The village of Tampaksiring was virtually silent as we entered—roosters’ crows were of course a constant soundtrack as they are throughout the island. A few men were gathered, working to make coconut shavings, and the street was shrouded in a light fog.


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Cremation and Ceremony in Ubud, Bali



We were fortunate to witness a cremation ceremony while we were in Ubud. Rather, I should say “part of a cremation” as the ceremony itself is spread over a period of time. Balinese believe that the body is returned to the five elements after death, merely a carrier for the soul. Cremation ideally would happen immediately, but it’s too costly for most families to hold the elaborate event on their own, so cremations are joined to share expenses.

The body is purified and buried until cremation can take place, often for years, and then brought home to be prepared for the ceremony. We saw the remains being brought to the cremation site in a loud procession, wherein they (now placed within a sparkling tower) were spun around to confuse the soul. Much attention was given to the sarcophagi (large bulls and other animals) by members of the family and community, before it is closed and set ablaze.



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Markets of Ubud



One of my favorite things to do in any new city is to visit a local market. From the greenmarkets of Manhattan to the bazaars of Bombay, they often give you such a colorful perspective of local culture.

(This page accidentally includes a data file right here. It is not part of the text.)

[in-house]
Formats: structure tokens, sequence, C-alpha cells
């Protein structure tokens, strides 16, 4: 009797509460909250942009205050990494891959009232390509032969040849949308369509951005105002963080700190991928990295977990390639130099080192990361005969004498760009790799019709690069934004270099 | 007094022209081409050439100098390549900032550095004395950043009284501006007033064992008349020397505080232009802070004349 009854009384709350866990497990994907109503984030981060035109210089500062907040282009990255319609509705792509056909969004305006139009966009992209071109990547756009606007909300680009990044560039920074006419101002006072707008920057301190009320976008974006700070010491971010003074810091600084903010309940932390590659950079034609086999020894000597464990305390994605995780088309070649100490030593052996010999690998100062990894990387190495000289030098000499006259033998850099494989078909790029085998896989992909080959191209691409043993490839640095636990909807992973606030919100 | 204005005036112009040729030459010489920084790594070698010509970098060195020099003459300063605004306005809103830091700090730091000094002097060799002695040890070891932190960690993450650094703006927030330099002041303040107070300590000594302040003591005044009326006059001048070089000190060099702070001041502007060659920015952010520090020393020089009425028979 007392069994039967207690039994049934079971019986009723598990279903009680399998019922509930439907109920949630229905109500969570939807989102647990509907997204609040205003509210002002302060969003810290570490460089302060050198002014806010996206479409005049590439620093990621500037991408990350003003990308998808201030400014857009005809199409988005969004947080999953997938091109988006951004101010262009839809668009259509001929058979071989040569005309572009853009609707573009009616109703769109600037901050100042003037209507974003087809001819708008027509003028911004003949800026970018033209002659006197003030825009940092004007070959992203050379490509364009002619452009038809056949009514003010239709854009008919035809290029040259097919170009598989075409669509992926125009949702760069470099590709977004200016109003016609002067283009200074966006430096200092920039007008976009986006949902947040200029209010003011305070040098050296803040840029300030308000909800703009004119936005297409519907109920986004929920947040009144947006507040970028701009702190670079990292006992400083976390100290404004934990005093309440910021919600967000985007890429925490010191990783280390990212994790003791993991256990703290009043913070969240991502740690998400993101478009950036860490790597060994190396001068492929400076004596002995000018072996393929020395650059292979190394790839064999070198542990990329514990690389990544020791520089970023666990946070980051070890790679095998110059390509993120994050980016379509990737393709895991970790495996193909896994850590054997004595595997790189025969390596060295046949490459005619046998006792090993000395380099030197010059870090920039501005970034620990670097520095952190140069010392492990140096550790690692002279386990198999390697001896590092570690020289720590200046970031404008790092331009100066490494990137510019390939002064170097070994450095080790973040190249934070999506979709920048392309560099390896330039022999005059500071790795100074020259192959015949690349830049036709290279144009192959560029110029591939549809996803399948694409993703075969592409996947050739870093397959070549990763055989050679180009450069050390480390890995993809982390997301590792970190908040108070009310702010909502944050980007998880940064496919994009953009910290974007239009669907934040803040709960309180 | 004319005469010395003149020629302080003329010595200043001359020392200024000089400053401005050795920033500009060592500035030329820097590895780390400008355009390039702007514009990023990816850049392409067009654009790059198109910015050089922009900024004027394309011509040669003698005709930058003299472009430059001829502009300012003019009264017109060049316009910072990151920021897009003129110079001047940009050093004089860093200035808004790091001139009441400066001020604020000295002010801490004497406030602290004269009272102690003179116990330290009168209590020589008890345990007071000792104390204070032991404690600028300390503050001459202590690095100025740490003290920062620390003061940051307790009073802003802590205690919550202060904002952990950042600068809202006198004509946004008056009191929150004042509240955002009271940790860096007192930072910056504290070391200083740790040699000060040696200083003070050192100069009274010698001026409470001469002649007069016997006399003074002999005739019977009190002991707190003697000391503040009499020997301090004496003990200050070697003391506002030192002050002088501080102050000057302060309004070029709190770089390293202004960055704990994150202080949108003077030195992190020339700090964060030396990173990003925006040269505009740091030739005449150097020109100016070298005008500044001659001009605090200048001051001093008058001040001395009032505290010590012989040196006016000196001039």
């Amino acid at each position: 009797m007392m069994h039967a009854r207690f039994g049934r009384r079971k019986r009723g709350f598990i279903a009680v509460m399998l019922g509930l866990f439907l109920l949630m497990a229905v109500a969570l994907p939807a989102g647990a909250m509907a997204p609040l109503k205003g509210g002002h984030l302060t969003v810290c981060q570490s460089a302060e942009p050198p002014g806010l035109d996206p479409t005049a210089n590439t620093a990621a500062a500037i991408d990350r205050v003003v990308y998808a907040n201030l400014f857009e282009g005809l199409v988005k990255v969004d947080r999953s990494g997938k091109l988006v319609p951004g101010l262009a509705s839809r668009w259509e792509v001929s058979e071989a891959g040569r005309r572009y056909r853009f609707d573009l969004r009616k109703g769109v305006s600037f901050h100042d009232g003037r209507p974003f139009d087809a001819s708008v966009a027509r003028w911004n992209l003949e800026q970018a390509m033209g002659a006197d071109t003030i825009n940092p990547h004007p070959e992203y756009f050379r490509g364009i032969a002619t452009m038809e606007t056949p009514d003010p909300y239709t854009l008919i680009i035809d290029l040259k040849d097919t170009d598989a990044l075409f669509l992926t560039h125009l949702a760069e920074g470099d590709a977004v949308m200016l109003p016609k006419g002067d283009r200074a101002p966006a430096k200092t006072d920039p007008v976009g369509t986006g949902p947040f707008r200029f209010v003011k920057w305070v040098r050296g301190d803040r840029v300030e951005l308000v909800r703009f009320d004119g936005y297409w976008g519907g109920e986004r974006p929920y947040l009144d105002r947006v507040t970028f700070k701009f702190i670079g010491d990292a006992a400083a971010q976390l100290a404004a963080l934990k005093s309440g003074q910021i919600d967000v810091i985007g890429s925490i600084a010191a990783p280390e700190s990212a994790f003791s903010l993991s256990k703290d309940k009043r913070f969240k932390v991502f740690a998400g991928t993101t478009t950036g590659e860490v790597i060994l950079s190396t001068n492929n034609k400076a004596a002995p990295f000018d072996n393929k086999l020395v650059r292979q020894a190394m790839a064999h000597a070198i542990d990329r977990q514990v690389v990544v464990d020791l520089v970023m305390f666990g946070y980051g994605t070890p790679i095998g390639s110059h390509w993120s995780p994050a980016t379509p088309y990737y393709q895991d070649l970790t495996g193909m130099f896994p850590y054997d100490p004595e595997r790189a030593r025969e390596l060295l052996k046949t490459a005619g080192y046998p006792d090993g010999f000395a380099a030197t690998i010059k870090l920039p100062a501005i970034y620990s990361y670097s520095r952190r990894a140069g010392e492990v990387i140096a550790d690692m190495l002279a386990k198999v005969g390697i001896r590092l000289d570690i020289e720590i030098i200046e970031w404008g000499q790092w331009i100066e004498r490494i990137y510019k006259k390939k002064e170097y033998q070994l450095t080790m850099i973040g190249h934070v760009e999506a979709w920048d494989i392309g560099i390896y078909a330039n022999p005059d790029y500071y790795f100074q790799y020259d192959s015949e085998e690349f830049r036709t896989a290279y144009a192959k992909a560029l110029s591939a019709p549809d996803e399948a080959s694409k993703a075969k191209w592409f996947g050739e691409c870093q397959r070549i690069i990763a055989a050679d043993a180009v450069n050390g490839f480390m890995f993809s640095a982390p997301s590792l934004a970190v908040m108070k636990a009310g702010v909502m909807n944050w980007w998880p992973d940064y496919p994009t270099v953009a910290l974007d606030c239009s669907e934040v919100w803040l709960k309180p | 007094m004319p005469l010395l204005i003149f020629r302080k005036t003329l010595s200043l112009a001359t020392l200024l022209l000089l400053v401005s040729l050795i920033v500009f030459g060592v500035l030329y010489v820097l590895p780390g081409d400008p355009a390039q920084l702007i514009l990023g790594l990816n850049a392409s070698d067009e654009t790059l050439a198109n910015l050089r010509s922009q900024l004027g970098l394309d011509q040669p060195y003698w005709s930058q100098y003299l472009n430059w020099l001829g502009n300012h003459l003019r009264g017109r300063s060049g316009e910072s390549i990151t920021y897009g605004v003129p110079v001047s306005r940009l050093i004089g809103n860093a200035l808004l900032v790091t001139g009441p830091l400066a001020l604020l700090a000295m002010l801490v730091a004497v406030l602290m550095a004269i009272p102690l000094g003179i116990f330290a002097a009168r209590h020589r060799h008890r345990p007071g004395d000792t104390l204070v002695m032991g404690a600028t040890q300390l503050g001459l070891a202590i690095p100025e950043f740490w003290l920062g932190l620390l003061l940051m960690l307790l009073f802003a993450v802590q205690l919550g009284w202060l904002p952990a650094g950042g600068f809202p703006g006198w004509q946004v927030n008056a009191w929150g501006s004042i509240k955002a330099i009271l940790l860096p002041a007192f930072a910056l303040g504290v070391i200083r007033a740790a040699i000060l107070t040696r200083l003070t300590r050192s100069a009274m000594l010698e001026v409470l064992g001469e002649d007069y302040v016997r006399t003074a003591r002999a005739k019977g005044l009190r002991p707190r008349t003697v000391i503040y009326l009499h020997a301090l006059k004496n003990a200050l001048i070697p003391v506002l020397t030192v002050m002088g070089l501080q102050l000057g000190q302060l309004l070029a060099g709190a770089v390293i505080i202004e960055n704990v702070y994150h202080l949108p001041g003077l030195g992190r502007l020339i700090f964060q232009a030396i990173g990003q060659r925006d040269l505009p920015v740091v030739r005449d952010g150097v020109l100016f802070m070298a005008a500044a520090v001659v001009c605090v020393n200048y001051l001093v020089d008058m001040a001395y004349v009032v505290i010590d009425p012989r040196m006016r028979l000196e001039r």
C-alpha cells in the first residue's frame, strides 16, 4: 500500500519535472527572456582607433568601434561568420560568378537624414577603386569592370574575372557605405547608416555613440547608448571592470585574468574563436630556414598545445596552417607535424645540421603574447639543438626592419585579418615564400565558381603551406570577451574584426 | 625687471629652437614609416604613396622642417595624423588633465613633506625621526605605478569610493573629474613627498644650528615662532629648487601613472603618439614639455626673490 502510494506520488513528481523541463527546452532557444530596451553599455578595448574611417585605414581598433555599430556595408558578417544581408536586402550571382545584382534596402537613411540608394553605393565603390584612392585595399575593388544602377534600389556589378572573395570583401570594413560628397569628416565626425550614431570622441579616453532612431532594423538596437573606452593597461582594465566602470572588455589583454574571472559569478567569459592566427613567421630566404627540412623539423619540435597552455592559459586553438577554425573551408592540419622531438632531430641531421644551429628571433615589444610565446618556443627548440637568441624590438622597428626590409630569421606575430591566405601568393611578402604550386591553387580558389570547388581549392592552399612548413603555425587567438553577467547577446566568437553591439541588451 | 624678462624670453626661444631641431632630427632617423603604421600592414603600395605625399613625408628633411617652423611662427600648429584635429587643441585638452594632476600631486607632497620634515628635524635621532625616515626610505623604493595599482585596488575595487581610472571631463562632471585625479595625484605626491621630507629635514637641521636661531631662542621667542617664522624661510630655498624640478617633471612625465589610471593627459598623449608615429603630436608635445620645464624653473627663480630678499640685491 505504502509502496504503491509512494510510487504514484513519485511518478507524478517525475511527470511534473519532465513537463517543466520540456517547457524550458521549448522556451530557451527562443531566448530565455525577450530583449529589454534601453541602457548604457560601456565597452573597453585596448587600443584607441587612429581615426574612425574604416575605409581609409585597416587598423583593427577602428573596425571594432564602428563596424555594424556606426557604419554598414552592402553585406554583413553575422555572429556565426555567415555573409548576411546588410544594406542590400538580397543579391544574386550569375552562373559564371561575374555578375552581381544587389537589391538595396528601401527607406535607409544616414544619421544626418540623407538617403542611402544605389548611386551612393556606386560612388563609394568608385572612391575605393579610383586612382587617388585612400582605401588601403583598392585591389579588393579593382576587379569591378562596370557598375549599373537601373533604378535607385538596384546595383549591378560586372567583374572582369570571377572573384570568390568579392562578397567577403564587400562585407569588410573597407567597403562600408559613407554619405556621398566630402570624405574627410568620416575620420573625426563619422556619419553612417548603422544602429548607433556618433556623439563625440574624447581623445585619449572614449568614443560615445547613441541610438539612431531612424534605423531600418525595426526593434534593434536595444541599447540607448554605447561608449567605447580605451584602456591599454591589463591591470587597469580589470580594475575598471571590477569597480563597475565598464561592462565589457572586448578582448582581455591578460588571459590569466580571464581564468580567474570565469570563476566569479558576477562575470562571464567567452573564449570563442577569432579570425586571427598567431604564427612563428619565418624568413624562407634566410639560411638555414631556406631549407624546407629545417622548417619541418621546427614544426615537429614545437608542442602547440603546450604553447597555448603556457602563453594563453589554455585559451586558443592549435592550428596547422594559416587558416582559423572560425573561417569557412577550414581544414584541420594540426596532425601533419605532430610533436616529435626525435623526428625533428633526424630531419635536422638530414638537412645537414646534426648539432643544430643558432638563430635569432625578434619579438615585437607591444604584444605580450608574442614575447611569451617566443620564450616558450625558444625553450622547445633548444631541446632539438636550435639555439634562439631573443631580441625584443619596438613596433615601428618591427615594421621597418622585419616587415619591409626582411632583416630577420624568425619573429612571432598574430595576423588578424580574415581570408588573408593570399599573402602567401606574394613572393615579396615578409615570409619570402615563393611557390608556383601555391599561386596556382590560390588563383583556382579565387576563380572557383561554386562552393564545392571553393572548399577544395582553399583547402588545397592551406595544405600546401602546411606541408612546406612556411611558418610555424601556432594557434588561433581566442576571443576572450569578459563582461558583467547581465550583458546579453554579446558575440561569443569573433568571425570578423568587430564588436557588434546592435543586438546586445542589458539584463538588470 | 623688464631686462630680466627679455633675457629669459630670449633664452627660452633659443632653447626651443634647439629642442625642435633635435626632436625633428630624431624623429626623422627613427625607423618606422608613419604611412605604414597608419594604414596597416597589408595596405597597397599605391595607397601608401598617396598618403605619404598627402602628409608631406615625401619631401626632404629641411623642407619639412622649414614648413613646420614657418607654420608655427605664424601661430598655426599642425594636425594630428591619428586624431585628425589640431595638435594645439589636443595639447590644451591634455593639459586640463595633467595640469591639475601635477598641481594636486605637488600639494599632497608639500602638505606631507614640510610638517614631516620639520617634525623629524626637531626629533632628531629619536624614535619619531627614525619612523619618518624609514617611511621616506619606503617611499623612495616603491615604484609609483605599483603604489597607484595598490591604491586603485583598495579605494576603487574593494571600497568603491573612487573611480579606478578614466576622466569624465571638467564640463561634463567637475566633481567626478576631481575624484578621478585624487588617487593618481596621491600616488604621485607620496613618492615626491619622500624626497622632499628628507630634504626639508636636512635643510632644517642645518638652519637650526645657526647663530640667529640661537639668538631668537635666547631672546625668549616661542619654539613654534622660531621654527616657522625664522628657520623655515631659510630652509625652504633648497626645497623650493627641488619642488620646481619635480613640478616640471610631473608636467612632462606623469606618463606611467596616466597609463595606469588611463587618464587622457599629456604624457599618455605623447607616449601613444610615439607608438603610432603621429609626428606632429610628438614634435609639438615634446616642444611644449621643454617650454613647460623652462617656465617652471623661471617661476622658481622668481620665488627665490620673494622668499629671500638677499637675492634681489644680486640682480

Much of what was for sale at any of the markets we visited was material useful for making offerings, a small canang filled with flower petals and incense and usually some sort of nourishment, like rice. It was interesting to see the motorbikes line the entrances early in the morning, as local workers would pick up the materials (and sometimes premade packages) before heading off to work.

In fact, one of our guidebooks noted that the average household spends at least half its income on offerings. At the same time, much of what is offered is often later consumed in the household’s meals. Offerings may be to ask for blessings, to give thanks, or to ward off demons, and they can only be used once.

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Central Ubud



Virtually every guidebook will describe Ubud as Bali’s cultural center. And virtually every person we spoke to who had previously been to the island recalled the town as their favorite stop. We will join the ranks.